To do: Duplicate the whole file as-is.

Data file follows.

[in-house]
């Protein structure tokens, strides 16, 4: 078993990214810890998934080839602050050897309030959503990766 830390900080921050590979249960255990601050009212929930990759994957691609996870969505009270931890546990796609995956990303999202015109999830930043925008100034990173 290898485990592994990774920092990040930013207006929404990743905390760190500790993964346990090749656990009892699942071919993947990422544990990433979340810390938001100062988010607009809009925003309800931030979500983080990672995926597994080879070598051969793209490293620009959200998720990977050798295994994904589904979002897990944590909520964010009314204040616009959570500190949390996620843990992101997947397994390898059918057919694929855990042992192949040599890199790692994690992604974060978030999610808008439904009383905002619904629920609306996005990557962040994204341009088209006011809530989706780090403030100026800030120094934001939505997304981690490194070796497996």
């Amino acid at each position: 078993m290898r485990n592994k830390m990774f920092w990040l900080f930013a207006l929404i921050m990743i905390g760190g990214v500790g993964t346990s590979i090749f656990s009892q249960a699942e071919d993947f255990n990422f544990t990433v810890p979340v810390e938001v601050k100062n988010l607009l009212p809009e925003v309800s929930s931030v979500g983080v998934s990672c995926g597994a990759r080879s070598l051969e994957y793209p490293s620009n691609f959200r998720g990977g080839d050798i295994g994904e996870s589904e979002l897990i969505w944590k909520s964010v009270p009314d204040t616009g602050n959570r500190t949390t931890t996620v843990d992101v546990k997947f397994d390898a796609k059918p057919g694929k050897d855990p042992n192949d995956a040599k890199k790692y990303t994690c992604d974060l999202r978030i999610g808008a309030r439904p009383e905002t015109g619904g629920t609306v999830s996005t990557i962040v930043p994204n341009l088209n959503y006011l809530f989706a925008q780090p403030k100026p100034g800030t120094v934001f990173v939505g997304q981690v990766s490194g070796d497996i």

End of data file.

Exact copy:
[in-house]
């Protein structure tokens, strides 16, 4: 078993990214810890998934080839602050050897309030959503990766 830390900080921050590979249960255990601050009212929930990759994957691609996870969505009270931890546990796609995956990303999202015109999830930043925008100034990173 290898485990592994990774920092990040930013207006929404990743905390760190500790993964346990090749656990009892699942071919993947990422544990990433979340810390938001100062988010607009809009925003309800931030979500983080990672995926597994080879070598051969793209490293620009959200998720990977050798295994994904589904979002897990944590909520964010009314204040616009959570500190949390996620843990992101997947397994390898059918057919694929855990042992192949040599890199790692994690992604974060978030999610808008439904009383905002619904629920609306996005990557962040994204341009088209006011809530989706780090403030100026800030120094934001939505997304981690490194070796497996």
């Amino acid at each position: 078993m290898r485990n592994k830390m990774f920092w990040l900080f930013a207006l929404i921050m990743i905390g760190g990214v500790g993964t346990s590979i090749f656990s009892q249960a699942e071919d993947f255990n990422f544990t990433v810890p979340v810390e938001v601050k100062n988010l607009l009212p809009e925003v309800s929930s931030v979500g983080v998934s990672c995926g597994a990759r080879s070598l051969e994957y793209p490293s620009n691609f959200r998720g990977g080839d050798i295994g994904e996870s589904e979002l897990i969505w944590k909520s964010v009270p009314d204040t616009g602050n959570r500190t949390t931890t996620v843990d992101v546990k997947f397994d390898a796609k059918p057919g694929k050897d855990p042992n192949d995956a040599k890199k790692y990303t994690c992604d974060l999202r978030i999610g808008a309030r439904p009383e905002t015109g619904g629920t609306v999830s996005t990557i962040v930043p994204n341009l088209n959503y006011l809530f989706a925008q780090p403030k100026p100034g800030t120094v934001f990173v939505g997304q981690v990766s490194g070796d497996i």